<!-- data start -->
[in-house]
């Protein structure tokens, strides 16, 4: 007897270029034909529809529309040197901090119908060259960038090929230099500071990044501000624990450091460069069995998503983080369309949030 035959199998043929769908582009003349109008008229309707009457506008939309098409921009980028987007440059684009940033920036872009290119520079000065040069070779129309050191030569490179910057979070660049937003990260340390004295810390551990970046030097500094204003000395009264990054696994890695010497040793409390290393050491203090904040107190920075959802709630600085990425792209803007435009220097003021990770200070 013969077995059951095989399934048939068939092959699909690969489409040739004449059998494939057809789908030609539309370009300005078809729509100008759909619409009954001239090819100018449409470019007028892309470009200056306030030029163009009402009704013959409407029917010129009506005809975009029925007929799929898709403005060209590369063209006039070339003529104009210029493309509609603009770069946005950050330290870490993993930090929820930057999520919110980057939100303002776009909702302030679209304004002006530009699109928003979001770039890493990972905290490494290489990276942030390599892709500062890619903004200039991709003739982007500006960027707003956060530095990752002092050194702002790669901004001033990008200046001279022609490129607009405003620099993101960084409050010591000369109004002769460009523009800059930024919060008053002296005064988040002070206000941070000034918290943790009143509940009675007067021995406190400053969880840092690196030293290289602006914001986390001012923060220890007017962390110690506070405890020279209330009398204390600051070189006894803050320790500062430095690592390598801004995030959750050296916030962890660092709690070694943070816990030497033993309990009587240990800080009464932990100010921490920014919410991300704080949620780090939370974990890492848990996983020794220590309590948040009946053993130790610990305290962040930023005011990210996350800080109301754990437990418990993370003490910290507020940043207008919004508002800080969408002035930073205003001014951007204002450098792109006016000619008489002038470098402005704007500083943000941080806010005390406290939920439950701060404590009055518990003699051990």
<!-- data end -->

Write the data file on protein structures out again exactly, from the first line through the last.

[in-house]
């Protein structure tokens, strides 16, 4: 007897270029034909529809529309040197901090119908060259960038090929230099500071990044501000624990450091460069069995998503983080369309949030 035959199998043929769908582009003349109008008229309707009457506008939309098409921009980028987007440059684009940033920036872009290119520079000065040069070779129309050191030569490179910057979070660049937003990260340390004295810390551990970046030097500094204003000395009264990054696994890695010497040793409390290393050491203090904040107190920075959802709630600085990425792209803007435009220097003021990770200070 013969077995059951095989399934048939068939092959699909690969489409040739004449059998494939057809789908030609539309370009300005078809729509100008759909619409009954001239090819100018449409470019007028892309470009200056306030030029163009009402009704013959409407029917010129009506005809975009029925007929799929898709403005060209590369063209006039070339003529104009210029493309509609603009770069946005950050330290870490993993930090929820930057999520919110980057939100303002776009909702302030679209304004002006530009699109928003979001770039890493990972905290490494290489990276942030390599892709500062890619903004200039991709003739982007500006960027707003956060530095990752002092050194702002790669901004001033990008200046001279022609490129607009405003620099993101960084409050010591000369109004002769460009523009800059930024919060008053002296005064988040002070206000941070000034918290943790009143509940009675007067021995406190400053969880840092690196030293290289602006914001986390001012923060220890007017962390110690506070405890020279209330009398204390600051070189006894803050320790500062430095690592390598801004995030959750050296916030962890660092709690070694943070816990030497033993309990009587240990800080009464932990100010921490920014919410991300704080949620780090939370974990890492848990996983020794220590309590948040009946053993130790610990305290962040930023005011990210996350800080109301754990437990418990993370003490910290507020940043207008919004508002800080969408002035930073205003001014951007204002450098792109006016000619008489002038470098402005704007500083943000941080806010005390406290939920439950701060404590009055518990003699051990």